It is easy to lose track of what is and isn’t in your best interest financially during divorce.
When negotiating a divorce settlement you need to be able to make rational decisions based on logic, not emotions. Allowing emotions to drive your decision making during the divorce process sets you up for financial harm and years in and out of divorce court. Although it feels pretty darn emotional, divorce is a business transaction and emotions have no place in divorce.
We all have the ability to moderate our reactions to our own feelings and the behaviors of others. In most cases, divorce ends up breaking the bank due to the unwillingness of individuals to behave in a manner that is beneficial to all involved because they don’t keep their emotions out of the divorce process.
Emotion-Driven Behaviors That Will Assure A High Priced Divorce:
Forgetting What is at Stake:
Most are confused about what divorce is about. Divorce courts are full of angry people trying to get back at each other and not paying attention to the bottom line…their finances. Divorce is not a win/win situation; one side is going to walk away with less than they feel is fair.
How you play the game will determine just how little you walk away with. So, it makes sense to act based on what is in your financial interest instead of on your emotions. Doing so will mean ending the divorce process with a fair divorce settlement.
Refusing to Accept The Situation:
An unwanted divorce is not something anyone wants to go through. You can’t allow your lack of desire for a divorce to cause you to become so emotionally paralyzed that you can’t take care of yourself legally.
Becoming stuck in negative emotions or denial leads to inaction. This can lead to your spouse taking advantage and control of the divorce process. When a spouse becomes in control of the legal process, it will cost you financially.
Dulling Your Pain by Spending:
Here is how the stories I hear normal go, “He took the other woman on expensive vacations and shopping trips.” I had to distract myself from all the pain so, “I went shopping for new shoes which led to new clothes to go with the new shoes and you should see the new carpet I had installed last week.”
The financial problem with excessive spending during divorce is obvious. Just in case it isn’t though, let me explain. If you are spending money that is considered a marital asset you will be held accountable should you end up in divorce court.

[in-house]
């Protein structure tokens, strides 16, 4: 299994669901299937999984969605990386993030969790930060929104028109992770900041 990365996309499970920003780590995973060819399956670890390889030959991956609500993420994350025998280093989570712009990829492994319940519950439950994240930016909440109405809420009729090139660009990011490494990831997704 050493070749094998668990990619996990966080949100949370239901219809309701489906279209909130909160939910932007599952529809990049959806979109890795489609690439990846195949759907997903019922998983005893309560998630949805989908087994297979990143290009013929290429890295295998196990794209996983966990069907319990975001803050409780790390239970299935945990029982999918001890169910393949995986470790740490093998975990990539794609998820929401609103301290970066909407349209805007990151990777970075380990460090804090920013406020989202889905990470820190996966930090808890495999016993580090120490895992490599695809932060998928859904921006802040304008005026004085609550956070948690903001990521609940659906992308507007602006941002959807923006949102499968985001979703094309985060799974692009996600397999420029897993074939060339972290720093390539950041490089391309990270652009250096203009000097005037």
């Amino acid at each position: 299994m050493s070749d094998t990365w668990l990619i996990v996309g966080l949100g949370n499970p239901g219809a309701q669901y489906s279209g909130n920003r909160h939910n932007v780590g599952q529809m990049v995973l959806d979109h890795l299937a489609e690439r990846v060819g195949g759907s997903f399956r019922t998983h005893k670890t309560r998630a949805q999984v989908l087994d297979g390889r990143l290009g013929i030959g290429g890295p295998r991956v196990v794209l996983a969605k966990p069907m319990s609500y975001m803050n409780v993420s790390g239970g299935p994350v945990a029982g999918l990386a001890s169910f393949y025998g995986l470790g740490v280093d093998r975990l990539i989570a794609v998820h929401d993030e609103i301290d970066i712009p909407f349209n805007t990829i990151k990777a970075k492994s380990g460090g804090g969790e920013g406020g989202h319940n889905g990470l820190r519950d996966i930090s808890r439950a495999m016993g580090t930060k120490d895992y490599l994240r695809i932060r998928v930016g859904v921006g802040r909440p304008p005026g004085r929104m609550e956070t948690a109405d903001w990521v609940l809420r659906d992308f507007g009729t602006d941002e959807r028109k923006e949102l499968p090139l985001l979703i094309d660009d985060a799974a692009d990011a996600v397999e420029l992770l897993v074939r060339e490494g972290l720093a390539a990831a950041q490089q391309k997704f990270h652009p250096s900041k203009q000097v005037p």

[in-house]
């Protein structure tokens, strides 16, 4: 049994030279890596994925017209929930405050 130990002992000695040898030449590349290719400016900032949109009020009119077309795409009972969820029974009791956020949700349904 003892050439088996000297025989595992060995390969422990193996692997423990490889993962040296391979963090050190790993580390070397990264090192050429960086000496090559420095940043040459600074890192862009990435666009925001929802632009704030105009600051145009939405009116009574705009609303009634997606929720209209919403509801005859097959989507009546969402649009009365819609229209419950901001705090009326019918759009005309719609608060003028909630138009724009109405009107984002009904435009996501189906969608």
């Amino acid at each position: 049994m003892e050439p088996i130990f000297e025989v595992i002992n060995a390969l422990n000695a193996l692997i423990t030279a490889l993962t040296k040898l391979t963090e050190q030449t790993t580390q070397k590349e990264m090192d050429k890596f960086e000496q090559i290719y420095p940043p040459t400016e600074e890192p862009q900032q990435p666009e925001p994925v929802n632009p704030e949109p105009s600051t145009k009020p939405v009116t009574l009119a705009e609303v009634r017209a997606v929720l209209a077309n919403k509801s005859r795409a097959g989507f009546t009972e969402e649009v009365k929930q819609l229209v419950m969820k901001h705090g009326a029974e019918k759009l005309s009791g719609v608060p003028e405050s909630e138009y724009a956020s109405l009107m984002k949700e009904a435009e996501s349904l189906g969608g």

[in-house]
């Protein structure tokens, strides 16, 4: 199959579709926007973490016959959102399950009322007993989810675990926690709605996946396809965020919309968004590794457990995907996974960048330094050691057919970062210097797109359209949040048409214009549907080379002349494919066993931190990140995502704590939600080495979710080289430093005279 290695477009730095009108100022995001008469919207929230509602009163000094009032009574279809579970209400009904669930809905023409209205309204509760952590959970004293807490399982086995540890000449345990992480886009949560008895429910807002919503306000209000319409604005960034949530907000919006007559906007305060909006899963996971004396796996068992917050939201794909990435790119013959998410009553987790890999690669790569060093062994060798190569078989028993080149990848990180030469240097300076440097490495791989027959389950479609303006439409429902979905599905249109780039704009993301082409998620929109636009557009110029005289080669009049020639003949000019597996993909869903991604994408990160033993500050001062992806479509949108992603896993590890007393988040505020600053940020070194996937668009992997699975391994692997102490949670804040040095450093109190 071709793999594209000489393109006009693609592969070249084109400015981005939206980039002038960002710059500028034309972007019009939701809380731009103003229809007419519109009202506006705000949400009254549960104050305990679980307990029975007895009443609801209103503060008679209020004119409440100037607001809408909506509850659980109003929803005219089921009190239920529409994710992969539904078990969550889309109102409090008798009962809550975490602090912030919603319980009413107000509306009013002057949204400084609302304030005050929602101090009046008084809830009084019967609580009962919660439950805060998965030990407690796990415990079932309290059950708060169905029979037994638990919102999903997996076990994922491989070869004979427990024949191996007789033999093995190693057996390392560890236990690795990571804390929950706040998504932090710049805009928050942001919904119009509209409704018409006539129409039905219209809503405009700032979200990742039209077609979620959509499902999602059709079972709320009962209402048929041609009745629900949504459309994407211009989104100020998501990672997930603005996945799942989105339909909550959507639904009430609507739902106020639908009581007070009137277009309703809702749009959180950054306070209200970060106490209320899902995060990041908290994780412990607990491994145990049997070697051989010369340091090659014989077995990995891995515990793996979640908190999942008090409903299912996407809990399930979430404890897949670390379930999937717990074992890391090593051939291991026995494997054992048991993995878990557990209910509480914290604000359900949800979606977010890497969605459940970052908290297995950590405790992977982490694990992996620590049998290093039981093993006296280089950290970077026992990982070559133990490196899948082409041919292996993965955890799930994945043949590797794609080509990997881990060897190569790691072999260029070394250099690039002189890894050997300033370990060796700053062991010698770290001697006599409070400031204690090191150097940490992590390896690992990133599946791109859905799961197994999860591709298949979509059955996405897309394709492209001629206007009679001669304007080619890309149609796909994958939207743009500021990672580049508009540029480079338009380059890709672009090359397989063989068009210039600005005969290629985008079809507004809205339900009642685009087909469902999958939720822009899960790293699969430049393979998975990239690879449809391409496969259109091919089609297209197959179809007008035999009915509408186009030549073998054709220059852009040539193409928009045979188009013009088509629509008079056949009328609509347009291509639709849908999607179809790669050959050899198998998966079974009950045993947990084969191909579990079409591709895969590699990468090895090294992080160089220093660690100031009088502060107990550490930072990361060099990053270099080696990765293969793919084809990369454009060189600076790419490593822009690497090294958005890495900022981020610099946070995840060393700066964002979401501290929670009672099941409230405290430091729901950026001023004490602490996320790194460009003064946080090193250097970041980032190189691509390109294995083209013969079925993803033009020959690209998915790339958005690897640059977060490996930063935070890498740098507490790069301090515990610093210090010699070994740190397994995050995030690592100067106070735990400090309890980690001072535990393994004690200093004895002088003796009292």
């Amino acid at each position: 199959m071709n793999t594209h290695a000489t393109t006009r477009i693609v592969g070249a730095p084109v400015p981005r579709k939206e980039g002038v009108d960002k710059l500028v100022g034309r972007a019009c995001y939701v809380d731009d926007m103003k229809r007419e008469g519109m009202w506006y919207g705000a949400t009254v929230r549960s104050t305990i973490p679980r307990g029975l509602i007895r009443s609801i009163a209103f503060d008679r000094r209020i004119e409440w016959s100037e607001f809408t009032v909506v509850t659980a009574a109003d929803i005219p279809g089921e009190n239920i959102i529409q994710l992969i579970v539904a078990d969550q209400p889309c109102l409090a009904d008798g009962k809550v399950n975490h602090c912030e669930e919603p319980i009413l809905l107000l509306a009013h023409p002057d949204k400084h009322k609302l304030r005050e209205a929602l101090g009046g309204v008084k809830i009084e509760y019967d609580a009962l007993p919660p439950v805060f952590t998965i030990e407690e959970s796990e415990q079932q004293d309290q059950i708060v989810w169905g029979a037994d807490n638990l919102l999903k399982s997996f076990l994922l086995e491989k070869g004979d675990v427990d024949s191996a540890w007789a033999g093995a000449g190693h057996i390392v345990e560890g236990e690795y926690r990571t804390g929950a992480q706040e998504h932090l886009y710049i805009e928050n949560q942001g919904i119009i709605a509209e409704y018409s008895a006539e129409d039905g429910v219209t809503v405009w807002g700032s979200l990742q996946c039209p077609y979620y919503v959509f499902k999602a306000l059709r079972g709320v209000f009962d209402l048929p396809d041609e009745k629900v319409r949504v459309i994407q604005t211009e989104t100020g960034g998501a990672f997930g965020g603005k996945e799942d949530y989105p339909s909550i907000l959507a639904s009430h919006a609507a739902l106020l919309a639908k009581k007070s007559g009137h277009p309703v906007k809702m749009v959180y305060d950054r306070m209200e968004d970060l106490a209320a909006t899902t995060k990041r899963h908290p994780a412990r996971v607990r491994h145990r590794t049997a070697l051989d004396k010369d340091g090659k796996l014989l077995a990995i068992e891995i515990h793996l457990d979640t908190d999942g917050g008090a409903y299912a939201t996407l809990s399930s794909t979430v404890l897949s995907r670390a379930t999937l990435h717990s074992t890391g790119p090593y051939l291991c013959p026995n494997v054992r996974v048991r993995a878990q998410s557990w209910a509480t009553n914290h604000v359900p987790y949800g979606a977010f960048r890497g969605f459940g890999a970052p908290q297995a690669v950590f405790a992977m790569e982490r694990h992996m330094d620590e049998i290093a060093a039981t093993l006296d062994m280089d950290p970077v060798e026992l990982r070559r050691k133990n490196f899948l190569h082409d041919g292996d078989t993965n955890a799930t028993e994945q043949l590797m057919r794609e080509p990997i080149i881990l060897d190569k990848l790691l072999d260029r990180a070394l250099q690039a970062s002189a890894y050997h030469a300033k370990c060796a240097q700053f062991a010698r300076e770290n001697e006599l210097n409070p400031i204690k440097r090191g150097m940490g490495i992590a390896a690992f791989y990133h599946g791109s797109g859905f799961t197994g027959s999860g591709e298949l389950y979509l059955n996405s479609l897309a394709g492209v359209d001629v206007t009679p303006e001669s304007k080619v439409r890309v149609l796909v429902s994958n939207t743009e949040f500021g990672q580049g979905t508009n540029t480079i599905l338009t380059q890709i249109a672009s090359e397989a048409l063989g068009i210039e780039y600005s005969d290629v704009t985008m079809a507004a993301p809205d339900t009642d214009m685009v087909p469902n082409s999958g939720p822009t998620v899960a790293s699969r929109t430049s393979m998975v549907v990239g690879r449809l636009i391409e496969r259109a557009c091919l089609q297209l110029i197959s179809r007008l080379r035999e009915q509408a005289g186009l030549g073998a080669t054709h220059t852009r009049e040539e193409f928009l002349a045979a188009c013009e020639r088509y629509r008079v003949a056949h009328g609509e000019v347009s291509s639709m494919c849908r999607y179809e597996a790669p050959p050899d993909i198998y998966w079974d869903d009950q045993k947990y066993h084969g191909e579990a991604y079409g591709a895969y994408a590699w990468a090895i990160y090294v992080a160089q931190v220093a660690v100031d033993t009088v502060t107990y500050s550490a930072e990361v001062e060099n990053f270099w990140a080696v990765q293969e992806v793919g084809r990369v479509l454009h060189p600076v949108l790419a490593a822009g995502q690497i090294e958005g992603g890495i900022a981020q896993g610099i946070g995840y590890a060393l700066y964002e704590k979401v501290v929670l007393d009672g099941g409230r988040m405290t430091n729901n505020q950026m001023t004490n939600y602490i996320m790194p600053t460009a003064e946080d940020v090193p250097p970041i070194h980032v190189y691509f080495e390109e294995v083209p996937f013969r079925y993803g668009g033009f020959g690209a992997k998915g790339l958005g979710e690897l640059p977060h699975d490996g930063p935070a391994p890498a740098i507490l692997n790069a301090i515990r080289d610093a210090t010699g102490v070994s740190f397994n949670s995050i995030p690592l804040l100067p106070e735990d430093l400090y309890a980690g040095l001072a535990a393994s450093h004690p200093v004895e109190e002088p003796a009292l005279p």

For one thing, you are depleting assets that you may need to live on after the divorce is final. For another, if you go off the deep-end with your spending you could be ordered to repay all monies to your ex as part of the final divorce settlement.
Failure to Plan Ahead:
In the majority of cases, divorce is a decision based on emotions, one that is often made quickly and without much forethought. People fail to take into consideration that they will need somewhere to live, food to eat, a vehicle to drive and clothes on their back once a divorce is filed.
Filing for a divorce means a drastic change in how you handle finances. Throw in lawyers, judges, interrogatories and court dates and it is easy to lose track of what is and isn’t in your best interest financially.
Not Accepting The Reality of Divorce:
As I said before, divorce is not a win/win situation. Unless you are leaving a short-term marriage with no children, you are going to suffer some financial setback due to divorce. A woman’s income and standard of living declines by 27% the first two years after a divorce, something few take into consideration when thinking about divorce.
Men who leave long-term marriages can be ordered to pay spousal support. They will be ordered to pay child support based on state child support guidelines. If the man has been the main source of income during the marriage he may be ordered to pay all marital debt. And each spouse will incur the expense of a divorce attorney.
Divorce may be your only option when it comes to getting out of a bad marriage but, it is an expensive option, one that can take five to ten years to recover from.